I wonder what it is I am trying to say here then.
In practical terms I am at the start of this 4 year PhD journey and at times am tempted to react in anxiety feeling that the way ahead is unseen and unknown at the moment. At the moment having to submit an upgrade paper in May is pretty much the only thing about my project I am sure of. A reminder that the day begins at sunset followed by a good many hours of darkness before we see dawn break over the path that needs to be trod is a reassuring reminder then.
I also like the idea that sitting in the dark does something to our brains to nurture creativity. Maybe I will hesitate more often when I next automatically reach out for the light switch in the dull grey of a January morning, waiting for my kettle to boil. There are probably numerous ways to experience a bit less loud electric lighting throughout our days.
But I as well as this, I wonder how if we see darkness as a metaphor for not ‘seeing’, not understanding, and I apply my experience in Scotland to thinking about the actual labour of thinking and writing, I wonder what then I can learn.
Maybe some ideas take time to emerge in the darkness. Maybe we do need to allow ourselves to say ‘I don’t know’ more often. Perhaps grasping the dim outline of something is more than enough for some moments in time.
Patricia Thomson writes on Giorgio Agamben’s ideas about studying in her wonderful blog on the challenges of getting to grips with theory. She reassures us there it is perfectly normal for there to be quite a time lag between the act of reading and then proceeding to understanding. In this in-between stage of not understanding, things may appear hazy, a bit like when you are trying to make out where the track curves and winds its way through a pine forest at dusk Scotland. This is the moment, Thompson says, when we students are often tempted to give up and stop making an effort but in fact this in between stage is a part we must make our peace with if we are to continue well. Agamben describes this effort saying the “shuttling between bewilderment and lucidity, discovery and loss, between agent and patient, is the rhythm of study.” (quoted in Thomson’s blog, my emphasis).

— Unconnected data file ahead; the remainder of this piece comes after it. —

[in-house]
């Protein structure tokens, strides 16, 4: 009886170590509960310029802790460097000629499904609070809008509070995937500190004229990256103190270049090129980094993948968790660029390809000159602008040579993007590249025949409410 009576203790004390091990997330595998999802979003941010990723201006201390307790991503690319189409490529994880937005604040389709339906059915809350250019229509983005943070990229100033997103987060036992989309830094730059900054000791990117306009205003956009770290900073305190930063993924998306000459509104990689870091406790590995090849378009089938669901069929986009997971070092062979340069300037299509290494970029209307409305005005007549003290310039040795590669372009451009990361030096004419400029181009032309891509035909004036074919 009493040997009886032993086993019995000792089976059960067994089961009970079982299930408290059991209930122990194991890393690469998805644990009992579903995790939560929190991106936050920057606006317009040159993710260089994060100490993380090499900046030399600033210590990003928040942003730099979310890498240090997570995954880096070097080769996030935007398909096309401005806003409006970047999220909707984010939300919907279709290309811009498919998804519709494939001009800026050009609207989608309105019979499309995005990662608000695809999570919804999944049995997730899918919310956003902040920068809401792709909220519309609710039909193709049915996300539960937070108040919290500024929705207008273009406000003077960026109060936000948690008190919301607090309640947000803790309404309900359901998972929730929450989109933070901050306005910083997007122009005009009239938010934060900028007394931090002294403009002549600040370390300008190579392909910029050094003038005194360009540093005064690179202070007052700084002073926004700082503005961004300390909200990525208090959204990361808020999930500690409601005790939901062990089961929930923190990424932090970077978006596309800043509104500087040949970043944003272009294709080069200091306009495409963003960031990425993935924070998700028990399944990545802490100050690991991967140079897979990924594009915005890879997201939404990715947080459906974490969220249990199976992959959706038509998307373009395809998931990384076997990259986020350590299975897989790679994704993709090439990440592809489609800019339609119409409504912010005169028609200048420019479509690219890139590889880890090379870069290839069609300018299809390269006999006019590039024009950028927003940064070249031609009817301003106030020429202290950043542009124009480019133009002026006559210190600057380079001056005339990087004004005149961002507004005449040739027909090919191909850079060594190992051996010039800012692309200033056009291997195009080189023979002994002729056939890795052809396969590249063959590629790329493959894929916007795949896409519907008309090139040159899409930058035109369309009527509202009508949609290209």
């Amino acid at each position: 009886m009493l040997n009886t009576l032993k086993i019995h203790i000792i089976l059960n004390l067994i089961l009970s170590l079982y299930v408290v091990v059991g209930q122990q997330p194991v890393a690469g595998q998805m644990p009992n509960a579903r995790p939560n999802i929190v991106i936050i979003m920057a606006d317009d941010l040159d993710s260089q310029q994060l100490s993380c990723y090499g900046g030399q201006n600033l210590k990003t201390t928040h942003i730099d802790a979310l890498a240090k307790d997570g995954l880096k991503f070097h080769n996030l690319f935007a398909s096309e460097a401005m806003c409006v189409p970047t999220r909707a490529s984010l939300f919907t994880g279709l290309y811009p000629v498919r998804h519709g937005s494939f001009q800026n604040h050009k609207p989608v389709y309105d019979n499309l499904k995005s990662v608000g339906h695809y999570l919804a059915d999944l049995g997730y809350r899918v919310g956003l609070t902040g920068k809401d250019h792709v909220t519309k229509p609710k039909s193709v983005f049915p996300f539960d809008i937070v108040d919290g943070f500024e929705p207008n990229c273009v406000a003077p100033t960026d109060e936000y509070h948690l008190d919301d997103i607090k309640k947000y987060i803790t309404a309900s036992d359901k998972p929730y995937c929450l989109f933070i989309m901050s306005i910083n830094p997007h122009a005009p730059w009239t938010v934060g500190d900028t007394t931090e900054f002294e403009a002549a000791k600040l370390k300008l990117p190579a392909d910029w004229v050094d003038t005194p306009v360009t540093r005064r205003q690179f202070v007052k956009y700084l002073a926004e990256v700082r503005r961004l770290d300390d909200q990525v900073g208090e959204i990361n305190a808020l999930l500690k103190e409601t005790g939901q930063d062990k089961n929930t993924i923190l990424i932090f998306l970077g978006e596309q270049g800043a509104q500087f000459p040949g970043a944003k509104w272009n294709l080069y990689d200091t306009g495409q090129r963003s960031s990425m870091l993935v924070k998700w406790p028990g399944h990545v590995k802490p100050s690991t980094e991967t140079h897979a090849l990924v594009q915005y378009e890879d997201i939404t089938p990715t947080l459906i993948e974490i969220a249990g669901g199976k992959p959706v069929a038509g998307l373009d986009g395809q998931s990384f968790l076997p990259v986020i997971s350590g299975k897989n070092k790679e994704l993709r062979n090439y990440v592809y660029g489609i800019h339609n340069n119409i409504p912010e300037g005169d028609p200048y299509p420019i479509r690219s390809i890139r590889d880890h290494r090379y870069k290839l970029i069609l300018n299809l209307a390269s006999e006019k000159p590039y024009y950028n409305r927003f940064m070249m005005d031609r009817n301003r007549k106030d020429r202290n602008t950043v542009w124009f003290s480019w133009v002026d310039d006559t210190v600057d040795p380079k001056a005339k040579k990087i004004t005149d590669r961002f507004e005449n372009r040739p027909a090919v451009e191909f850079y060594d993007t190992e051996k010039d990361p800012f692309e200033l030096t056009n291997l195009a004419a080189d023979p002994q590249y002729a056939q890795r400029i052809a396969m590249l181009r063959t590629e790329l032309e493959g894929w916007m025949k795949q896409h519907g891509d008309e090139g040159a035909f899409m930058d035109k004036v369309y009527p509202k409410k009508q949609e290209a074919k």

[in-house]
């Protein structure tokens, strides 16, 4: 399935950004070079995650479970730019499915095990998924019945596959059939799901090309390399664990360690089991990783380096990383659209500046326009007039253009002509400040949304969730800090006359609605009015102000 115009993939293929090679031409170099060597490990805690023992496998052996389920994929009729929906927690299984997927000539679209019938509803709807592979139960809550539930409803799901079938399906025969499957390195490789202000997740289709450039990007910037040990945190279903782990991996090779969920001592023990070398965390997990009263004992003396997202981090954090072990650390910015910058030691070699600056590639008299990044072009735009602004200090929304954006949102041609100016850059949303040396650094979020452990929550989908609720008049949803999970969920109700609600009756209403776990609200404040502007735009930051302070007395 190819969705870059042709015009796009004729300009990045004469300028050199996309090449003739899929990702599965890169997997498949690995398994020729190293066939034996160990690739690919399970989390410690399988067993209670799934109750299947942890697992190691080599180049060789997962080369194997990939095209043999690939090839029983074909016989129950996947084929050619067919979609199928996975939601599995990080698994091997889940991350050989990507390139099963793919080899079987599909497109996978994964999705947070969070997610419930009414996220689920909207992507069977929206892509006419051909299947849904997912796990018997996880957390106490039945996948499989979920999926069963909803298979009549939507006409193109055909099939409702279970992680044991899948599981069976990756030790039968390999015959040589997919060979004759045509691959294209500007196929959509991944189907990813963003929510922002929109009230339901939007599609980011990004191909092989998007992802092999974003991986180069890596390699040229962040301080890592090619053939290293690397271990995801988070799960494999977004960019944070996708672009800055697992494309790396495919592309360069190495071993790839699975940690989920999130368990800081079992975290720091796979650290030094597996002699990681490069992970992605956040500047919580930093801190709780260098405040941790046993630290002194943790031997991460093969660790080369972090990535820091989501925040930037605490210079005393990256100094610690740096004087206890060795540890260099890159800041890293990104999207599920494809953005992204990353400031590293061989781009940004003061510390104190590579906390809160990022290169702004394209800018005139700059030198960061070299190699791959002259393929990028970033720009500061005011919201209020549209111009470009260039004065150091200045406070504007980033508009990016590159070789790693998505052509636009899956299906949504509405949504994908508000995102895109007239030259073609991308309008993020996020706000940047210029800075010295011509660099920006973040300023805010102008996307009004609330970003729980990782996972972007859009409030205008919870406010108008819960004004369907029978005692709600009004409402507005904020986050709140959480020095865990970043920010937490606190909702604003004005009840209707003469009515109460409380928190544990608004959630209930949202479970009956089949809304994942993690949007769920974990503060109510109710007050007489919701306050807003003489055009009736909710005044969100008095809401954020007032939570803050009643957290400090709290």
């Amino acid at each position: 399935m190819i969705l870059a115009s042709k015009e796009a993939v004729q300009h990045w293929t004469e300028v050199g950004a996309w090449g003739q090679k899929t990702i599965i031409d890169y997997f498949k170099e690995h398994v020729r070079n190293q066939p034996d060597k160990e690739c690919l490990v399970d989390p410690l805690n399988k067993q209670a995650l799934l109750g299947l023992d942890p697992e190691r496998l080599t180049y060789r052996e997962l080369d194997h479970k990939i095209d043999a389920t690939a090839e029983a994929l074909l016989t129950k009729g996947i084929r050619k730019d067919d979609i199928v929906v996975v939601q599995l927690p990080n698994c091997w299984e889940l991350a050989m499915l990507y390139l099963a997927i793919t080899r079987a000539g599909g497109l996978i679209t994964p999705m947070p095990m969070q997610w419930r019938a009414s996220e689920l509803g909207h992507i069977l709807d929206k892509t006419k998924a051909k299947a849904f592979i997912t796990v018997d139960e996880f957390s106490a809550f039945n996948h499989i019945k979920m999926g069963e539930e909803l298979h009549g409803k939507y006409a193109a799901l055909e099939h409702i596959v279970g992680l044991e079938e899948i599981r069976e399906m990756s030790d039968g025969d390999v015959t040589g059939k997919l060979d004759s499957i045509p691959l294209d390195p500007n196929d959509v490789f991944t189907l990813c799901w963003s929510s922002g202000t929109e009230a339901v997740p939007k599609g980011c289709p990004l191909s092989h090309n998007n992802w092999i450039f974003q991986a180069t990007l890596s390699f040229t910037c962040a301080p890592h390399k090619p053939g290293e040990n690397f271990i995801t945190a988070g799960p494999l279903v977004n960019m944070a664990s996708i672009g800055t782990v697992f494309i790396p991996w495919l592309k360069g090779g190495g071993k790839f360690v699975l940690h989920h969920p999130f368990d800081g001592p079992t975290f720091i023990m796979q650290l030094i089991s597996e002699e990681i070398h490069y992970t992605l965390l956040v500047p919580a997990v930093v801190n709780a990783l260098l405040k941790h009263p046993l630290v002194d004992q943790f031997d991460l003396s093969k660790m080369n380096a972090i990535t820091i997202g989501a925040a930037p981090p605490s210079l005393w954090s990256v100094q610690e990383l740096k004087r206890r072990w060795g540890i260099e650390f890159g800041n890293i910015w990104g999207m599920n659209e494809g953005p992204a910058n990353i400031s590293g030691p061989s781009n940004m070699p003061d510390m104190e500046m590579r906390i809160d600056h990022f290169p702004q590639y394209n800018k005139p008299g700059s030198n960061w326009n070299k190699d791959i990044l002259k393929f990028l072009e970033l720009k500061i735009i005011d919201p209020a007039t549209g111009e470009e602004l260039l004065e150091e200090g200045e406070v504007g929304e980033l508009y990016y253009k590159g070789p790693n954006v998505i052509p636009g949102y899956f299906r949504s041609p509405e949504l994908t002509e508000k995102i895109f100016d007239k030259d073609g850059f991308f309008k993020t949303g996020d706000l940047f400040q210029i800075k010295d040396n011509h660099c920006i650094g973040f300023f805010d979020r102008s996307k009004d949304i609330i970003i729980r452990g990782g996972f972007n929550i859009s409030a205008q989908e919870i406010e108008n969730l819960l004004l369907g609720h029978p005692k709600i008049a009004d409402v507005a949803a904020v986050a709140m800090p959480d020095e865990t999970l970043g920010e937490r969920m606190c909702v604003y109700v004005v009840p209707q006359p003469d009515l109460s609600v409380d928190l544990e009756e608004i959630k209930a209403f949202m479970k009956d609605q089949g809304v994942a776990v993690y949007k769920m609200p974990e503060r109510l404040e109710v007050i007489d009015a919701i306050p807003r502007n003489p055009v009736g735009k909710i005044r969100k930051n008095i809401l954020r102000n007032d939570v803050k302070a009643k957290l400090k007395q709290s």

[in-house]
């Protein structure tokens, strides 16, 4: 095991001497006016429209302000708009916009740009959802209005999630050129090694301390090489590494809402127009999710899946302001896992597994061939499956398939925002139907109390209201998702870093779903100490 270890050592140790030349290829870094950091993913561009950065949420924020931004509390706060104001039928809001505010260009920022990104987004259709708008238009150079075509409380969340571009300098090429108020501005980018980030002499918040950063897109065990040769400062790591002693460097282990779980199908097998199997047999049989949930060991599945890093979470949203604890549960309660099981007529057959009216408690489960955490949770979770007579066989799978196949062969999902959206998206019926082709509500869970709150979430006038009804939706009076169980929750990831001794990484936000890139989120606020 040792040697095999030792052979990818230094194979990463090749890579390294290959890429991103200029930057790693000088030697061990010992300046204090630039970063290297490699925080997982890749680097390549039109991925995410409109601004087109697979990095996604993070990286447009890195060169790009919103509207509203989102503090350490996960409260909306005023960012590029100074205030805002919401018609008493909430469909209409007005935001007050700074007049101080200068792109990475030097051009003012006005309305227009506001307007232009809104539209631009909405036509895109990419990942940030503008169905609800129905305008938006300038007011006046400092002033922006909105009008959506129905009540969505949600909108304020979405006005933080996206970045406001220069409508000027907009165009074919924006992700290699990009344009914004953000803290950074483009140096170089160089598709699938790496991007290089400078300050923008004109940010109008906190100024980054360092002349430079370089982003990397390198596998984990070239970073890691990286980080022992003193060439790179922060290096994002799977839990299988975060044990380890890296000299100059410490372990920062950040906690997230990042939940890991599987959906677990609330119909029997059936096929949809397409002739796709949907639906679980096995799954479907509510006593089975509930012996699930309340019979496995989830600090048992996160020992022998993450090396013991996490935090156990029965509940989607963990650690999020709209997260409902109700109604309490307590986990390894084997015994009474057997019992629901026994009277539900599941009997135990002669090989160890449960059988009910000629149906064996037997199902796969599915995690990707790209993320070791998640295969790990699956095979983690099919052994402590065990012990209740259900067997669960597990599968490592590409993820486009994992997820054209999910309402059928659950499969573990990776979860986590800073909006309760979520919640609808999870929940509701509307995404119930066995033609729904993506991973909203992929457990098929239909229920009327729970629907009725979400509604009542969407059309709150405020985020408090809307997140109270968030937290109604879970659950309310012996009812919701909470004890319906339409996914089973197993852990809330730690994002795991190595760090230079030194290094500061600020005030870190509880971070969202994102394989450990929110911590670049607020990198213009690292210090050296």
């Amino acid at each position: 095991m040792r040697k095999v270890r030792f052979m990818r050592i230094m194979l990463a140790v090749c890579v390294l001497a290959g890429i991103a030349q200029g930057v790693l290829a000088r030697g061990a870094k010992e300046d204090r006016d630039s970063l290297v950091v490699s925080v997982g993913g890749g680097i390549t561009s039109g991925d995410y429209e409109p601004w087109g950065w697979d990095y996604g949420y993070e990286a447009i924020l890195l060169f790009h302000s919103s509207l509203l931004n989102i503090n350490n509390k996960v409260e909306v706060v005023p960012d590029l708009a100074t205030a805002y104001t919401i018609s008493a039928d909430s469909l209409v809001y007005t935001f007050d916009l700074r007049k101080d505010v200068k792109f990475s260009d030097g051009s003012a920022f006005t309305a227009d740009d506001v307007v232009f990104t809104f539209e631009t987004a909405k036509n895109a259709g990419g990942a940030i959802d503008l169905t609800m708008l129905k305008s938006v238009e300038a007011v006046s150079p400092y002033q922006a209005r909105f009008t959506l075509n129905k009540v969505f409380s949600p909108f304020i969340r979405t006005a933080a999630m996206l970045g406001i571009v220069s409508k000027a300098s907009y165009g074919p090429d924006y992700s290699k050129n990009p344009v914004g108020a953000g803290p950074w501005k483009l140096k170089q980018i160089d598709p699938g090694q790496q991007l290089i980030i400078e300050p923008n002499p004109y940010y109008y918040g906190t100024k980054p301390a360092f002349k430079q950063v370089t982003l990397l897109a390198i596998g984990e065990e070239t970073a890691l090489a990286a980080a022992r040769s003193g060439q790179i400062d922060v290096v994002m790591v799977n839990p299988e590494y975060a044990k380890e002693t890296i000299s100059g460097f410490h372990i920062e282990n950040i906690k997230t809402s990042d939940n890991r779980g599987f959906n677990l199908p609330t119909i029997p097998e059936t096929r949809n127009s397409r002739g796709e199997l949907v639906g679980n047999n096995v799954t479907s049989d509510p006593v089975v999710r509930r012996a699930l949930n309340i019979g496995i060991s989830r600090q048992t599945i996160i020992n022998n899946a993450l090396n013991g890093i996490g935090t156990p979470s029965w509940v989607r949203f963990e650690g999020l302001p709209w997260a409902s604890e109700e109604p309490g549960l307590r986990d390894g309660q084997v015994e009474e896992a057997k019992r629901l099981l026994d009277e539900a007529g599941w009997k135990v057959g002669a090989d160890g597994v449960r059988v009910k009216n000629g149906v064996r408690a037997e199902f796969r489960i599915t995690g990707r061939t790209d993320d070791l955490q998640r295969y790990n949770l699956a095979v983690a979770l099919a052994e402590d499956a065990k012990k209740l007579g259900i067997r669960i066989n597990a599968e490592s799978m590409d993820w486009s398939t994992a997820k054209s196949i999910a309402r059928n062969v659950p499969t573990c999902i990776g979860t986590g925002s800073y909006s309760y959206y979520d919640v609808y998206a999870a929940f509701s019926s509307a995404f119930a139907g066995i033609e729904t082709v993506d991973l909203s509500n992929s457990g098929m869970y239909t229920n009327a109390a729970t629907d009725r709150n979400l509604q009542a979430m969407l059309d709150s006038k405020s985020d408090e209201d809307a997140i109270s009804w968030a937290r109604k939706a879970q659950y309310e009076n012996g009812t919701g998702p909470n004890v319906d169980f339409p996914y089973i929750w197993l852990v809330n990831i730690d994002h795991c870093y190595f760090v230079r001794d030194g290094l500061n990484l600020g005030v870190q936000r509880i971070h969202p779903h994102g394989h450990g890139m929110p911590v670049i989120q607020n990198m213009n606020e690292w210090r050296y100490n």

I wonder if it is possible to entertain or even enjoy a certain amount of bewilderment in my study? And if I can feel free to accept a certain sort of lostness, maybe it helps to believe it is surely part of this rhythm of learning; a rowing back and forward between knowing and not knowing; a rhythm as sure, let’s hope, as the way our new year in the the UK begins in darkness, as that the earth always tilts on its axis and as sure as the fact that long summer evenings will eventually turn up again soon.
In the meantime it is January here and now. Present tense. And it will be with us for a little while yet.